And so here we are. The British public have spoken, and spoken loudly. The new Conservative government comes into power today with the largest single majority since Thatcher, providing a clear mandate for the prime minister’s policy agenda.
Following such a decisive victory, we can be pretty confident that Brexit will happen. The prime minister has pledged to bring his deal to Parliament for ratification before Christmas, meaning we could indeed be leaving with a deal by the end of January.
However, this deal includes the caveat that any implementation period will not be extended beyond December 2020. So if a trade agreement has not been reached with the EU by the end of next year, we may still face a no-deal scenario.
Public service leaders have been clear that leaving without a deal will cause years of economic upheaval and present a real and present threat to public services. The new government must therefore be clear in stating how the public sector will be supported to ensure services do not suffer as a result of our exit from the EU.
But this election was not fought on Brexit alone. The Conservative party made a number of spending pledges in their manifesto and only time will tell whether these promises will translate into meaningful change.
It goes without saying that action is needed as a matter of urgency to set public services back on a sustainable footing. However, there are questions around whether the Conservative pledges will achieve this. The manifesto also showed little follow-through on the party’s previous promises to tackle social care, with the proposed £5bn of social care funding merely a short-term package.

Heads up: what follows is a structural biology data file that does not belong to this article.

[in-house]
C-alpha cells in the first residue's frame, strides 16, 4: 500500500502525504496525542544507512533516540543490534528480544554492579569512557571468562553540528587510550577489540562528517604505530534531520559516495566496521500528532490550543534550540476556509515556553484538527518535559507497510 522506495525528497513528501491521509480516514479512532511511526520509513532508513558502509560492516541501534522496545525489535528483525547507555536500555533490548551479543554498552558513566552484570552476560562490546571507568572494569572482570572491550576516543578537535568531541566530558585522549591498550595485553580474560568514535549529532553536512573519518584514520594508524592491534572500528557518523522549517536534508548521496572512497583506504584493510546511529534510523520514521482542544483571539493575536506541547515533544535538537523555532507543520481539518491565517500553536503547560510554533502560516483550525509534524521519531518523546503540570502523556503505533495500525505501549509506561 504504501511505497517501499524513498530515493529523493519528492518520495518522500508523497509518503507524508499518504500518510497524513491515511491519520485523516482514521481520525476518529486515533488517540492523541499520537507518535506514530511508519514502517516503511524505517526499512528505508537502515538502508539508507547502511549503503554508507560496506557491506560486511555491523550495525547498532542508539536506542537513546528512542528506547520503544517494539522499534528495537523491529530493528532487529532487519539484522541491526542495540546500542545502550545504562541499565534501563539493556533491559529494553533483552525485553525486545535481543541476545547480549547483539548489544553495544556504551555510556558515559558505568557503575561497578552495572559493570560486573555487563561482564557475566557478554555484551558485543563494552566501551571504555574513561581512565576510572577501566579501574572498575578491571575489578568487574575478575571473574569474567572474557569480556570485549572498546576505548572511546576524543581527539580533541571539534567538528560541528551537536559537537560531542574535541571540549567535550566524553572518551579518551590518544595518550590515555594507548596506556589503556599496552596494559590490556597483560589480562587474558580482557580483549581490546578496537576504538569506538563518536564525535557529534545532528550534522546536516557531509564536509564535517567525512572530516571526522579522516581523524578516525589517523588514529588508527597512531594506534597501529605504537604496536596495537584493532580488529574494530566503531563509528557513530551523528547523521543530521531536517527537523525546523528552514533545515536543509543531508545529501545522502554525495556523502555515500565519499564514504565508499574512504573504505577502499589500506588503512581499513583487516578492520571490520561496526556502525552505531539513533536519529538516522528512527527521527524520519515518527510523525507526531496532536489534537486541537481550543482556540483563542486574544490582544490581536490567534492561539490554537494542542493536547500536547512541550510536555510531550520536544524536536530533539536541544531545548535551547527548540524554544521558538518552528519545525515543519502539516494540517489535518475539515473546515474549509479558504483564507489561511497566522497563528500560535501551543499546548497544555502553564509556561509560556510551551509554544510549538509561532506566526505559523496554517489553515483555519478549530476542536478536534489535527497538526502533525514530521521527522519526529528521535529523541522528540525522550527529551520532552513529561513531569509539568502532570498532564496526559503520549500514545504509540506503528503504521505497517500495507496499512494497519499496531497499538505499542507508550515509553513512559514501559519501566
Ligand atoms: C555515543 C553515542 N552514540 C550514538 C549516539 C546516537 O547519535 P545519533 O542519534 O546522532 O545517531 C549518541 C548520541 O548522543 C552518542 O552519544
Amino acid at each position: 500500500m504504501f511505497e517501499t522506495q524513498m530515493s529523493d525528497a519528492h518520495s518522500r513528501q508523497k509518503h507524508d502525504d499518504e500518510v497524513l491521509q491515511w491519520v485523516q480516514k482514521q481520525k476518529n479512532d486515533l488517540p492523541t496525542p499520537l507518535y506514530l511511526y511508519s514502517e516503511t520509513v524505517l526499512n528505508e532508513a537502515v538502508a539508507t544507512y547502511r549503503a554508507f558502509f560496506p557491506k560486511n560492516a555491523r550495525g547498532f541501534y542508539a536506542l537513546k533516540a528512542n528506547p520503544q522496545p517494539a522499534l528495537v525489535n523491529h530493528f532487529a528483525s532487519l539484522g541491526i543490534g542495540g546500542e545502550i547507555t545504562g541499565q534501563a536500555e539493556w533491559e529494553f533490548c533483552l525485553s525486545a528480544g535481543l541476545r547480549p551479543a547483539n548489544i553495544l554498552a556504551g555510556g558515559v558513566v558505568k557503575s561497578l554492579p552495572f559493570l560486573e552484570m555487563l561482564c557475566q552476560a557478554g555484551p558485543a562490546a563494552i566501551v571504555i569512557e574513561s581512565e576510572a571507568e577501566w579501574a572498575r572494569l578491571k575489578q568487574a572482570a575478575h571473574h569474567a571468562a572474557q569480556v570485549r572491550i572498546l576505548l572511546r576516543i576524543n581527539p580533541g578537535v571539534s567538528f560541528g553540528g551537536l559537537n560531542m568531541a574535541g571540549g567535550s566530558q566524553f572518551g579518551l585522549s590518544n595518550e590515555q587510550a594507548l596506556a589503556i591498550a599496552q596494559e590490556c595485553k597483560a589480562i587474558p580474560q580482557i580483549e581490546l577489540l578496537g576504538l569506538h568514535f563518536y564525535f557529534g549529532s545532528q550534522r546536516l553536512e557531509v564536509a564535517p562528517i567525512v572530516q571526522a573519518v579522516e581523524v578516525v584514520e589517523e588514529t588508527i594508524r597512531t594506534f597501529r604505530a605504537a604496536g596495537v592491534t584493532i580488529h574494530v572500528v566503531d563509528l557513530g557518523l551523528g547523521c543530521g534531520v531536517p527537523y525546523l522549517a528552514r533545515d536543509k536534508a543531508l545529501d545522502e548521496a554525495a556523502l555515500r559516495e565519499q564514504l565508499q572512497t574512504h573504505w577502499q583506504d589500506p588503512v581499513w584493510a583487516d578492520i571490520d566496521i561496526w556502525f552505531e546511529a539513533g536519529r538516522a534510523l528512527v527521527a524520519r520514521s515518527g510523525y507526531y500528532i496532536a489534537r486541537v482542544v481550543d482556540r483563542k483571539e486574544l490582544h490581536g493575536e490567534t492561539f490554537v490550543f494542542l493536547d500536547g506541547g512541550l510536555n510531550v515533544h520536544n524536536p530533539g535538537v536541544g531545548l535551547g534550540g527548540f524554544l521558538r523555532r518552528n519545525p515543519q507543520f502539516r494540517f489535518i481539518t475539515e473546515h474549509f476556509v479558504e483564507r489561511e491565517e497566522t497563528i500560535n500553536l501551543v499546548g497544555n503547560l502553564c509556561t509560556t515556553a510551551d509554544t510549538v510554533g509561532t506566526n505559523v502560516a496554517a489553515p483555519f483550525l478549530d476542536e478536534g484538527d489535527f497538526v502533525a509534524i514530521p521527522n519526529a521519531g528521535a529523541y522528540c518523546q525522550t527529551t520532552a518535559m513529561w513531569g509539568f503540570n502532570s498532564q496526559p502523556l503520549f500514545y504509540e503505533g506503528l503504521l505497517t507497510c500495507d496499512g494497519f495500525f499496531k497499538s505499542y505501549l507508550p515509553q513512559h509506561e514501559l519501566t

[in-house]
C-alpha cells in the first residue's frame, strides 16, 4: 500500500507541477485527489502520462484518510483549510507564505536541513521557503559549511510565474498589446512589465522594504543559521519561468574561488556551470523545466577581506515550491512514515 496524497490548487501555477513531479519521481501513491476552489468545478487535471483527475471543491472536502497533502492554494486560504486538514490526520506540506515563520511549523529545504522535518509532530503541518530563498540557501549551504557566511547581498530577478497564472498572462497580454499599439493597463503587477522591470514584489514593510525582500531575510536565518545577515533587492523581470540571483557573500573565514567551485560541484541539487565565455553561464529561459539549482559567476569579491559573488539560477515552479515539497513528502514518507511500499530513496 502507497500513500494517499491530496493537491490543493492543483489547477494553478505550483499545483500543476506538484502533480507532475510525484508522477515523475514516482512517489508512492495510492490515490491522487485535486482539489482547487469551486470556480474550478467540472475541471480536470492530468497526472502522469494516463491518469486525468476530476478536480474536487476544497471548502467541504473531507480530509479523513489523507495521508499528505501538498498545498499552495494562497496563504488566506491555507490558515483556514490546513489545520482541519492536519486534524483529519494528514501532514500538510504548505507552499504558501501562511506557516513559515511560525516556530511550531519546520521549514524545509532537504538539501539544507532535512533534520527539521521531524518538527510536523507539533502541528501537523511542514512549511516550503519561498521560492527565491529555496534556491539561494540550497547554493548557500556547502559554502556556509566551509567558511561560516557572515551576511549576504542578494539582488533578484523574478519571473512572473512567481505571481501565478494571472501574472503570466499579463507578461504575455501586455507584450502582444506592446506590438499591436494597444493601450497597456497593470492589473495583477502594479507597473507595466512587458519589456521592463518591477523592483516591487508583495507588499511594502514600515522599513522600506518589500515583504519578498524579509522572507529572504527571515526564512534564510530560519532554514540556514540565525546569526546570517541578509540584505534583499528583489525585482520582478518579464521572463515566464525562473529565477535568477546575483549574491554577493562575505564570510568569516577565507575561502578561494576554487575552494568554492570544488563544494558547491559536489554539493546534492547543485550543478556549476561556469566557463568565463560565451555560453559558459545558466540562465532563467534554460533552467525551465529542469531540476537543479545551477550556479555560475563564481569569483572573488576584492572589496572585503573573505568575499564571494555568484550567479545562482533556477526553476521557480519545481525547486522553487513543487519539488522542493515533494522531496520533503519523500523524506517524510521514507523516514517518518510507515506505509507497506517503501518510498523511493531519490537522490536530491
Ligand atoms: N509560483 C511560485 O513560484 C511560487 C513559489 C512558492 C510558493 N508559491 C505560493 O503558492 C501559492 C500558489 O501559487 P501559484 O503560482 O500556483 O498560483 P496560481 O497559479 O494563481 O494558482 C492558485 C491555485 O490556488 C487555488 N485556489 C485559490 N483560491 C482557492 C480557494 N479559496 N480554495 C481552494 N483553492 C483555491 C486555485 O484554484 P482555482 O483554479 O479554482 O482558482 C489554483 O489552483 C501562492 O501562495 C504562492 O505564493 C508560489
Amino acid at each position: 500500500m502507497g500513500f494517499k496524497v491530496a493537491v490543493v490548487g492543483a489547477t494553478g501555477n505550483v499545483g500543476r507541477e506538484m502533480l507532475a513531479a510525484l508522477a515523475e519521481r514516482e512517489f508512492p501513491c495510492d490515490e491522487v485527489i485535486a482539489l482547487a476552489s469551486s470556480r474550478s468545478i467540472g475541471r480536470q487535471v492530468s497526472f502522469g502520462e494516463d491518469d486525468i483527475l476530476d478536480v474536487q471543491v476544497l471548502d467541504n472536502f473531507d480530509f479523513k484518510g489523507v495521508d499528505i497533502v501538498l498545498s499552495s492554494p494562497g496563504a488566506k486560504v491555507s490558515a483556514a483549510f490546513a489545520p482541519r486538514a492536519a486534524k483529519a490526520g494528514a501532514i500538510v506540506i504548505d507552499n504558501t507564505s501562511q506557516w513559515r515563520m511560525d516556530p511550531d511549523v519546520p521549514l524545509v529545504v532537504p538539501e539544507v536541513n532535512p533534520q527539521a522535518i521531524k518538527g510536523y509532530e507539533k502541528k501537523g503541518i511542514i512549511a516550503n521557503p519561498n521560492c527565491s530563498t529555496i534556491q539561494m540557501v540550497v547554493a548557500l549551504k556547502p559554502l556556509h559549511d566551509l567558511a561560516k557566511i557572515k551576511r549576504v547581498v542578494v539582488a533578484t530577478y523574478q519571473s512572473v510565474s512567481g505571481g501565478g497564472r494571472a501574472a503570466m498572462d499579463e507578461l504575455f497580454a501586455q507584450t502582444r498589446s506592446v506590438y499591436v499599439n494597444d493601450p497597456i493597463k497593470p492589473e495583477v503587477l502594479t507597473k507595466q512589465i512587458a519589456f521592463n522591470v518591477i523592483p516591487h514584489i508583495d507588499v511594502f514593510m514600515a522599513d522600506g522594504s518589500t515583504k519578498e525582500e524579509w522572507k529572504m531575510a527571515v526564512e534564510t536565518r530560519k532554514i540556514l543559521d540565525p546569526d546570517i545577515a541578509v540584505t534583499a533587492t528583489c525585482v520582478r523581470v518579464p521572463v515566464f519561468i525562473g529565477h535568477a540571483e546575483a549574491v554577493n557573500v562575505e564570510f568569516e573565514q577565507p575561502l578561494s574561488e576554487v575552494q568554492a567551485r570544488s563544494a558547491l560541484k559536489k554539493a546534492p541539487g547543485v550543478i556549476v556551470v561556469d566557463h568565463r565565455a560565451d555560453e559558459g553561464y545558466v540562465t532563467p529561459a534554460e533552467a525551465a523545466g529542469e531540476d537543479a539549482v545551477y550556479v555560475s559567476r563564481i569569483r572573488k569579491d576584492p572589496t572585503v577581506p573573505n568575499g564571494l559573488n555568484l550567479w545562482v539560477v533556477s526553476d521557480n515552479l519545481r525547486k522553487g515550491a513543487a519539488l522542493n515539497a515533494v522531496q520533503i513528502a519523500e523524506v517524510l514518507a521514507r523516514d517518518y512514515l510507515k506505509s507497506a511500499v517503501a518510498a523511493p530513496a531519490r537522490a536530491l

Their overall manifesto roughly maintains funding for public services at, or just above, current levels. However, where additional funding has been pledged, it must be remembered that new resources often come specifically designated for specific new activities. This is unhelpful at a time when public services are already lacking the resources to cover existing commitments.
The Prime Minister has promised to deliver a budget within his first 100 days in government, which will be a critical first step in demonstrating what his manifesto looks like in practice. We would hope that this is followed by timely spending review costed for the long term. It’s high time councils, the NHS and other public services were granted the necessary certainty to deliver sustainable services now and into the future.
This article first appeared in Public Finance.